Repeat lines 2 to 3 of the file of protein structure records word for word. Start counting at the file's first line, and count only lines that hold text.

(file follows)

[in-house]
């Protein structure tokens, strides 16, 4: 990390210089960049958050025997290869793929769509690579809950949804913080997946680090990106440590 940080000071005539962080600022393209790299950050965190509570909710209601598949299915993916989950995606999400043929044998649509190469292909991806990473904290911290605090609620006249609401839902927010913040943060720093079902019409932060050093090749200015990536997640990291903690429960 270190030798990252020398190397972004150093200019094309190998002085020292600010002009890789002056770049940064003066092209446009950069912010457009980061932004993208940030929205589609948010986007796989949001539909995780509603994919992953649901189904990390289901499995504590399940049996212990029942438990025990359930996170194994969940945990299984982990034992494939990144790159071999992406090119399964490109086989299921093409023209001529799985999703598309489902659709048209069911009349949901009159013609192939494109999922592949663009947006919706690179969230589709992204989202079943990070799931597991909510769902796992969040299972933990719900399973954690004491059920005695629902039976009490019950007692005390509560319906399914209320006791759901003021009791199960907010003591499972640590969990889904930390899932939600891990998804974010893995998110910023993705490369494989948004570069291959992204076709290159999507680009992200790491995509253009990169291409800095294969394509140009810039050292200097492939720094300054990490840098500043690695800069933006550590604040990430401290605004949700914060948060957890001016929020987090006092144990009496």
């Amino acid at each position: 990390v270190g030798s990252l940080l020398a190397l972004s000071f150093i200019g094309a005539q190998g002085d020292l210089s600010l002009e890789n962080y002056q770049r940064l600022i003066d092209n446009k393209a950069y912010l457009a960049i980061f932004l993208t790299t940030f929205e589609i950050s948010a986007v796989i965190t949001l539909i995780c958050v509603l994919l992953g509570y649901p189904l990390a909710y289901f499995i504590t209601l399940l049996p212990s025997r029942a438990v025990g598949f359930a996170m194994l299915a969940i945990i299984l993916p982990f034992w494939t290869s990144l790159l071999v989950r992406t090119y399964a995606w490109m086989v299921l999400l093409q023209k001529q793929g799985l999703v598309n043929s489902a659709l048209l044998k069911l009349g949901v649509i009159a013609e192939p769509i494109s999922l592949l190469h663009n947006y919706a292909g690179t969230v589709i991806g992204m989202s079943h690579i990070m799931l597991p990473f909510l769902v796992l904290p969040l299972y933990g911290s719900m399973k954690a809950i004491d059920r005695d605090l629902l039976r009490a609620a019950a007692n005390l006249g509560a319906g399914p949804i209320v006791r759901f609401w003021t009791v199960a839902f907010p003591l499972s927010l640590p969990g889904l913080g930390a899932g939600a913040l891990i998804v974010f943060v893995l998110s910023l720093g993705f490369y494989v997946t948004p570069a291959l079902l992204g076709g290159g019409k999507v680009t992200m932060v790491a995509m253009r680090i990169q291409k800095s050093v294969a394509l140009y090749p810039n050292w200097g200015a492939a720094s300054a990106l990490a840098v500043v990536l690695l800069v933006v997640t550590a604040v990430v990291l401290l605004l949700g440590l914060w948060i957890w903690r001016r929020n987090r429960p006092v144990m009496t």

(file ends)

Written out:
């Protein structure tokens, strides 16, 4: 990390210089960049958050025997290869793929769509690579809950949804913080997946680090990106440590 940080000071005539962080600022393209790299950050965190509570909710209601598949299915993916989950995606999400043929044998649509190469292909991806990473904290911290605090609620006249609401839902927010913040943060720093079902019409932060050093090749200015990536997640990291903690429960 270190030798990252020398190397972004150093200019094309190998002085020292600010002009890789002056770049940064003066092209446009950069912010457009980061932004993208940030929205589609948010986007796989949001539909995780509603994919992953649901189904990390289901499995504590399940049996212990029942438990025990359930996170194994969940945990299984982990034992494939990144790159071999992406090119399964490109086989299921093409023209001529799985999703598309489902659709048209069911009349949901009159013609192939494109999922592949663009947006919706690179969230589709992204989202079943990070799931597991909510769902796992969040299972933990719900399973954690004491059920005695629902039976009490019950007692005390509560319906399914209320006791759901003021009791199960907010003591499972640590969990889904930390899932939600891990998804974010893995998110910023993705490369494989948004570069291959992204076709290159999507680009992200790491995509253009990169291409800095294969394509140009810039050292200097492939720094300054990490840098500043690695800069933006550590604040990430401290605004949700914060948060957890001016929020987090006092144990009496």
């Amino acid at each position: 990390v270190g030798s990252l940080l020398a190397l972004s000071f150093i200019g094309a005539q190998g002085d020292l210089s600010l002009e890789n962080y002056q770049r940064l600022i003066d092209n446009k393209a950069y912010l457009a960049i980061f932004l993208t790299t940030f929205e589609i950050s948010a986007v796989i965190t949001l539909i995780c958050v509603l994919l992953g509570y649901p189904l990390a909710y289901f499995i504590t209601l399940l049996p212990s025997r029942a438990v025990g598949f359930a996170m194994l299915a969940i945990i299984l993916p982990f034992w494939t290869s990144l790159l071999v989950r992406t090119y399964a995606w490109m086989v299921l999400l093409q023209k001529q793929g799985l999703v598309n043929s489902a659709l048209l044998k069911l009349g949901v649509i009159a013609e192939p769509i494109s999922l592949l190469h663009n947006y919706a292909g690179t969230v589709i991806g992204m989202s079943h690579i990070m799931l597991p990473f909510l769902v796992l904290p969040l299972y933990g911290s719900m399973k954690a809950i004491d059920r005695d605090l629902l039976r009490a609620a019950a007692n005390l006249g509560a319906g399914p949804i209320v006791r759901f609401w003021t009791v199960a839902f907010p003591l499972s927010l640590p969990g889904l913080g930390a899932g939600a913040l891990i998804v974010f943060v893995l998110s910023l720093g993705f490369y494989v997946t948004p570069a291959l079902l992204g076709g290159g019409k999507v680009t992200m932060v790491a995509m253009r680090i990169q291409k800095s050093v294969a394509l140009y090749p810039n050292w200097g200015a492939a720094s300054a990106l990490a840098v500043v990536l690695l800069v933006v997640t550590a604040v990430v990291l401290l605004l949700g440590l914060w948060i957890w903690r001016r929020n987090r429960p006092v144990m009496t």